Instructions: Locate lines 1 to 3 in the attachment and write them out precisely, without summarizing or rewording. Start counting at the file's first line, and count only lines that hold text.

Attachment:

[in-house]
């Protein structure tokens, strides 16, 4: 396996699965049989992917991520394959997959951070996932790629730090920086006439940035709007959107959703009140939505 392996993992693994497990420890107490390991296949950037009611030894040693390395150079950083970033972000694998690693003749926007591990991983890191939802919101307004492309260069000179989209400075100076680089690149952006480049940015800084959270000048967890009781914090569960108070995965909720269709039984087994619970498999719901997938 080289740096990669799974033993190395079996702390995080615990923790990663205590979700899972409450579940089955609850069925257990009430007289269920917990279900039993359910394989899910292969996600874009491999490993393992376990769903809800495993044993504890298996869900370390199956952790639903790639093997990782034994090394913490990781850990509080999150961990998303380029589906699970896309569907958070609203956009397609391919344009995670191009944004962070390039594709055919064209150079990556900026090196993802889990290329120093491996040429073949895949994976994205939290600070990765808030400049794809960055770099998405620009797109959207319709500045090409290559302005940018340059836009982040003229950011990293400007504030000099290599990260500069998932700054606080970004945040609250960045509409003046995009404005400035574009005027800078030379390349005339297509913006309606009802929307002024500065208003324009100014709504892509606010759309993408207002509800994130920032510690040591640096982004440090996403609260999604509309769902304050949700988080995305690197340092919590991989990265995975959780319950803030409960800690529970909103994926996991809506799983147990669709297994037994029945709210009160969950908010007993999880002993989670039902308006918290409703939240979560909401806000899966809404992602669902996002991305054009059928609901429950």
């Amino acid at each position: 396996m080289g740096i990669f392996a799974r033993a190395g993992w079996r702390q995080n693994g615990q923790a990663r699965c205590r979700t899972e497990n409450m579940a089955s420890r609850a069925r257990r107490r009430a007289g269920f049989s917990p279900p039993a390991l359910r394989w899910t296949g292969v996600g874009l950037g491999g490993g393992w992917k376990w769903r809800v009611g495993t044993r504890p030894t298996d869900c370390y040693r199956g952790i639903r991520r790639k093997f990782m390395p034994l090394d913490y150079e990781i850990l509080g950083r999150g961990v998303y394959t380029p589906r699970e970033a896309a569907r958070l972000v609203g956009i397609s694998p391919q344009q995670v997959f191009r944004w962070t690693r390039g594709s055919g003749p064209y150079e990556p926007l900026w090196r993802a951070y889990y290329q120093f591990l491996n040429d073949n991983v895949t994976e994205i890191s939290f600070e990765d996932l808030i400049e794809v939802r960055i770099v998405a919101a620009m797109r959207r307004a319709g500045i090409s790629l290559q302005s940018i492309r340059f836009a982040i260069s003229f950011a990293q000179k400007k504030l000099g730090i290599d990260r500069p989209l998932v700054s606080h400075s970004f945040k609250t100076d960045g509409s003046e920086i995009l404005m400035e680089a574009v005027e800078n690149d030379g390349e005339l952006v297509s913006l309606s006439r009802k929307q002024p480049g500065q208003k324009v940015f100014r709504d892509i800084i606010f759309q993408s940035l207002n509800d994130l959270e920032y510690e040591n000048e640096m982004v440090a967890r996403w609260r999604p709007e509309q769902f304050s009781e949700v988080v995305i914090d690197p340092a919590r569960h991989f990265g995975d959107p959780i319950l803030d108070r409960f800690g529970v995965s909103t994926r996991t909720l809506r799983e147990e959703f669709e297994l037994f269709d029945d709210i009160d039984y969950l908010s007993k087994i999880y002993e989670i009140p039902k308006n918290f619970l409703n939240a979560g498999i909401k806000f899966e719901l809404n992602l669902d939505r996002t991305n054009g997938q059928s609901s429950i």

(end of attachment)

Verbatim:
[in-house]
């Protein structure tokens, strides 16, 4: 396996699965049989992917991520394959997959951070996932790629730090920086006439940035709007959107959703009140939505 392996993992693994497990420890107490390991296949950037009611030894040693390395150079950083970033972000694998690693003749926007591990991983890191939802919101307004492309260069000179989209400075100076680089690149952006480049940015800084959270000048967890009781914090569960108070995965909720269709039984087994619970498999719901997938 080289740096990669799974033993190395079996702390995080615990923790990663205590979700899972409450579940089955609850069925257990009430007289269920917990279900039993359910394989899910292969996600874009491999490993393992376990769903809800495993044993504890298996869900370390199956952790639903790639093997990782034994090394913490990781850990509080999150961990998303380029589906699970896309569907958070609203956009397609391919344009995670191009944004962070390039594709055919064209150079990556900026090196993802889990290329120093491996040429073949895949994976994205939290600070990765808030400049794809960055770099998405620009797109959207319709500045090409290559302005940018340059836009982040003229950011990293400007504030000099290599990260500069998932700054606080970004945040609250960045509409003046995009404005400035574009005027800078030379390349005339297509913006309606009802929307002024500065208003324009100014709504892509606010759309993408207002509800994130920032510690040591640096982004440090996403609260999604509309769902304050949700988080995305690197340092919590991989990265995975959780319950803030409960800690529970909103994926996991809506799983147990669709297994037994029945709210009160969950908010007993999880002993989670039902308006918290409703939240979560909401806000899966809404992602669902996002991305054009059928609901429950």
């Amino acid at each position: 396996m080289g740096i990669f392996a799974r033993a190395g993992w079996r702390q995080n693994g615990q923790a990663r699965c205590r979700t899972e497990n409450m579940a089955s420890r609850a069925r257990r107490r009430a007289g269920f049989s917990p279900p039993a390991l359910r394989w899910t296949g292969v996600g874009l950037g491999g490993g393992w992917k376990w769903r809800v009611g495993t044993r504890p030894t298996d869900c370390y040693r199956g952790i639903r991520r790639k093997f990782m390395p034994l090394d913490y150079e990781i850990l509080g950083r999150g961990v998303y394959t380029p589906r699970e970033a896309a569907r958070l972000v609203g956009i397609s694998p391919q344009q995670v997959f191009r944004w962070t690693r390039g594709s055919g003749p064209y150079e990556p926007l900026w090196r993802a951070y889990y290329q120093f591990l491996n040429d073949n991983v895949t994976e994205i890191s939290f600070e990765d996932l808030i400049e794809v939802r960055i770099v998405a919101a620009m797109r959207r307004a319709g500045i090409s790629l290559q302005s940018i492309r340059f836009a982040i260069s003229f950011a990293q000179k400007k504030l000099g730090i290599d990260r500069p989209l998932v700054s606080h400075s970004f945040k609250t100076d960045g509409s003046e920086i995009l404005m400035e680089a574009v005027e800078n690149d030379g390349e005339l952006v297509s913006l309606s006439r009802k929307q002024p480049g500065q208003k324009v940015f100014r709504d892509i800084i606010f759309q993408s940035l207002n509800d994130l959270e920032y510690e040591n000048e640096m982004v440090a967890r996403w609260r999604p709007e509309q769902f304050s009781e949700v988080v995305i914090d690197p340092a919590r569960h991989f990265g995975d959107p959780i319950l803030d108070r409960f800690g529970v995965s909103t994926r996991t909720l809506r799983e147990e959703f669709e297994l037994f269709d029945d709210i009160d039984y969950l908010s007993k087994i999880y002993e989670i009140p039902k308006n918290f619970l409703n939240a979560g498999i909401k806000f899966e719901l809404n992602l669902d939505r996002t991305n054009g997938q059928s609901s429950i």